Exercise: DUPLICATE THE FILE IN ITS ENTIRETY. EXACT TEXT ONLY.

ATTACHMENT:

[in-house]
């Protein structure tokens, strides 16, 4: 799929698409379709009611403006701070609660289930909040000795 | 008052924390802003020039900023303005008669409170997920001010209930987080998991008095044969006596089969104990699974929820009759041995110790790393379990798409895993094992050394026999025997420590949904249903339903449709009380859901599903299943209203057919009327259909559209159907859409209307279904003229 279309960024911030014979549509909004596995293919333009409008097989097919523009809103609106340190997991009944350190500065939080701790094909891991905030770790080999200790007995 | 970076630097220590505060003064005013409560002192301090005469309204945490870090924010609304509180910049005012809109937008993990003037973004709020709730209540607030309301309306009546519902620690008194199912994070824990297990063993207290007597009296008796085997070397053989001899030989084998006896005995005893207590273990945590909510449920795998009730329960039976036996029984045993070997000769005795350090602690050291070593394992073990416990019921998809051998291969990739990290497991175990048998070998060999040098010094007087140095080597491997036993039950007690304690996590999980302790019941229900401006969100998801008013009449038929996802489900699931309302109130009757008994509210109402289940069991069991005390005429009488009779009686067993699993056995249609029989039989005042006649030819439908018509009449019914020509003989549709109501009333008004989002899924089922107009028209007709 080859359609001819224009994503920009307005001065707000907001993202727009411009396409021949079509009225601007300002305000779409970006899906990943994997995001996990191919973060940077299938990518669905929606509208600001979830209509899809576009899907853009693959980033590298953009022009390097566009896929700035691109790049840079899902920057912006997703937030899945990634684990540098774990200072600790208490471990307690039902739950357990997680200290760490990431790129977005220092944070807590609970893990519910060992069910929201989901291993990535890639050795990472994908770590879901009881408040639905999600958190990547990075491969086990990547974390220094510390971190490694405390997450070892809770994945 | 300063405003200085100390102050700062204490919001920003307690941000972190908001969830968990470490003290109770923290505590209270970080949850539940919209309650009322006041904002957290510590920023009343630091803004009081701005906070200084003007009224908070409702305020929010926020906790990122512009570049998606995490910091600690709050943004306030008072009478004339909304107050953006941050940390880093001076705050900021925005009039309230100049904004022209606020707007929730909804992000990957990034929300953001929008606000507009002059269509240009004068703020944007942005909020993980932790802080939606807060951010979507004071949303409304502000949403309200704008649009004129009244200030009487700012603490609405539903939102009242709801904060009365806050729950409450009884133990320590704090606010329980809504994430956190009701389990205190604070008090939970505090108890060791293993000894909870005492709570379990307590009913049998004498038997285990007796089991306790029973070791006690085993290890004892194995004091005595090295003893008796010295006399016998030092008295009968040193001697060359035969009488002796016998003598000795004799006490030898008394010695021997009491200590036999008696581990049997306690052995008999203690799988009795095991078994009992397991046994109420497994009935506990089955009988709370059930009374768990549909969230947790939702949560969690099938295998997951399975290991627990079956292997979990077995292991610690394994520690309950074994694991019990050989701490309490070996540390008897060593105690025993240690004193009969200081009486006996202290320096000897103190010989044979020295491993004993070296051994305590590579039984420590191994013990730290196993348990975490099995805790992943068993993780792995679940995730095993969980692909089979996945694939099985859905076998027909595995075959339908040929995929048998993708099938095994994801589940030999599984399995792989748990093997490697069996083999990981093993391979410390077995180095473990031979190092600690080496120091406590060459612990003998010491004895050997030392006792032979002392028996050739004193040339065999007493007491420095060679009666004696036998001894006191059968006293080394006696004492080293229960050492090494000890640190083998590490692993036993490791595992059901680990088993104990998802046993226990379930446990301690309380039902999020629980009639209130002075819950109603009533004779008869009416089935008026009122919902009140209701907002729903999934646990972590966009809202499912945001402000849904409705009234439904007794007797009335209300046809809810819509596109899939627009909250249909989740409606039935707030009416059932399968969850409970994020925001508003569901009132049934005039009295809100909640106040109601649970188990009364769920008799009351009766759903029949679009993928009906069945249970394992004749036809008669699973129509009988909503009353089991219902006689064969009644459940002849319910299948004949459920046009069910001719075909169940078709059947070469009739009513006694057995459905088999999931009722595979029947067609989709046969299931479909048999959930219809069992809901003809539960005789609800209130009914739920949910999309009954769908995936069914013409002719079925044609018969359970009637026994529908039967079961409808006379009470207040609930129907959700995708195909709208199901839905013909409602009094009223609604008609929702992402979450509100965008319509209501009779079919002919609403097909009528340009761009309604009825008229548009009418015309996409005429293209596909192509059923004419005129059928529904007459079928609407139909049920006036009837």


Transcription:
[in-house]
């Protein structure tokens, strides 16, 4: 799929698409379709009611403006701070609660289930909040000795 | 008052924390802003020039900023303005008669409170997920001010209930987080998991008095044969006596089969104990699974929820009759041995110790790393379990798409895993094992050394026999025997420590949904249903339903449709009380859901599903299943209203057919009327259909559209159907859409209307279904003229 279309960024911030014979549509909004596995293919333009409008097989097919523009809103609106340190997991009944350190500065939080701790094909891991905030770790080999200790007995 | 970076630097220590505060003064005013409560002192301090005469309204945490870090924010609304509180910049005012809109937008993990003037973004709020709730209540607030309301309306009546519902620690008194199912994070824990297990063993207290007597009296008796085997070397053989001899030989084998006896005995005893207590273990945590909510449920795998009730329960039976036996029984045993070997000769005795350090602690050291070593394992073990416990019921998809051998291969990739990290497991175990048998070998060999040098010094007087140095080597491997036993039950007690304690996590999980302790019941229900401006969100998801008013009449038929996802489900699931309302109130009757008994509210109402289940069991069991005390005429009488009779009686067993699993056995249609029989039989005042006649030819439908018509009449019914020509003989549709109501009333008004989002899924089922107009028209007709 080859359609001819224009994503920009307005001065707000907001993202727009411009396409021949079509009225601007300002305000779409970006899906990943994997995001996990191919973060940077299938990518669905929606509208600001979830209509899809576009899907853009693959980033590298953009022009390097566009896929700035691109790049840079899902920057912006997703937030899945990634684990540098774990200072600790208490471990307690039902739950357990997680200290760490990431790129977005220092944070807590609970893990519910060992069910929201989901291993990535890639050795990472994908770590879901009881408040639905999600958190990547990075491969086990990547974390220094510390971190490694405390997450070892809770994945 | 300063405003200085100390102050700062204490919001920003307690941000972190908001969830968990470490003290109770923290505590209270970080949850539940919209309650009322006041904002957290510590920023009343630091803004009081701005906070200084003007009224908070409702305020929010926020906790990122512009570049998606995490910091600690709050943004306030008072009478004339909304107050953006941050940390880093001076705050900021925005009039309230100049904004022209606020707007929730909804992000990957990034929300953001929008606000507009002059269509240009004068703020944007942005909020993980932790802080939606807060951010979507004071949303409304502000949403309200704008649009004129009244200030009487700012603490609405539903939102009242709801904060009365806050729950409450009884133990320590704090606010329980809504994430956190009701389990205190604070008090939970505090108890060791293993000894909870005492709570379990307590009913049998004498038997285990007796089991306790029973070791006690085993290890004892194995004091005595090295003893008796010295006399016998030092008295009968040193001697060359035969009488002796016998003598000795004799006490030898008394010695021997009491200590036999008696581990049997306690052995008999203690799988009795095991078994009992397991046994109420497994009935506990089955009988709370059930009374768990549909969230947790939702949560969690099938295998997951399975290991627990079956292997979990077995292991610690394994520690309950074994694991019990050989701490309490070996540390008897060593105690025993240690004193009969200081009486006996202290320096000897103190010989044979020295491993004993070296051994305590590579039984420590191994013990730290196993348990975490099995805790992943068993993780792995679940995730095993969980692909089979996945694939099985859905076998027909595995075959339908040929995929048998993708099938095994994801589940030999599984399995792989748990093997490697069996083999990981093993391979410390077995180095473990031979190092600690080496120091406590060459612990003998010491004895050997030392006792032979002392028996050739004193040339065999007493007491420095060679009666004696036998001894006191059968006293080394006696004492080293229960050492090494000890640190083998590490692993036993490791595992059901680990088993104990998802046993226990379930446990301690309380039902999020629980009639209130002075819950109603009533004779008869009416089935008026009122919902009140209701907002729903999934646990972590966009809202499912945001402000849904409705009234439904007794007797009335209300046809809810819509596109899939627009909250249909989740409606039935707030009416059932399968969850409970994020925001508003569901009132049934005039009295809100909640106040109601649970188990009364769920008799009351009766759903029949679009993928009906069945249970394992004749036809008669699973129509009988909503009353089991219902006689064969009644459940002849319910299948004949459920046009069910001719075909169940078709059947070469009739009513006694057995459905088999999931009722595979029947067609989709046969299931479909048999959930219809069992809901003809539960005789609800209130009914739920949910999309009954769908995936069914013409002719079925044609018969359970009637026994529908039967079961409808006379009470207040609930129907959700995708195909709208199901839905013909409602009094009223609604008609929702992402979450509100965008319509209501009779079919002919609403097909009528340009761009309604009825008229548009009418015309996409005429293209596909192509059923004419005129059928529904007459079928609407139909049920006036009837």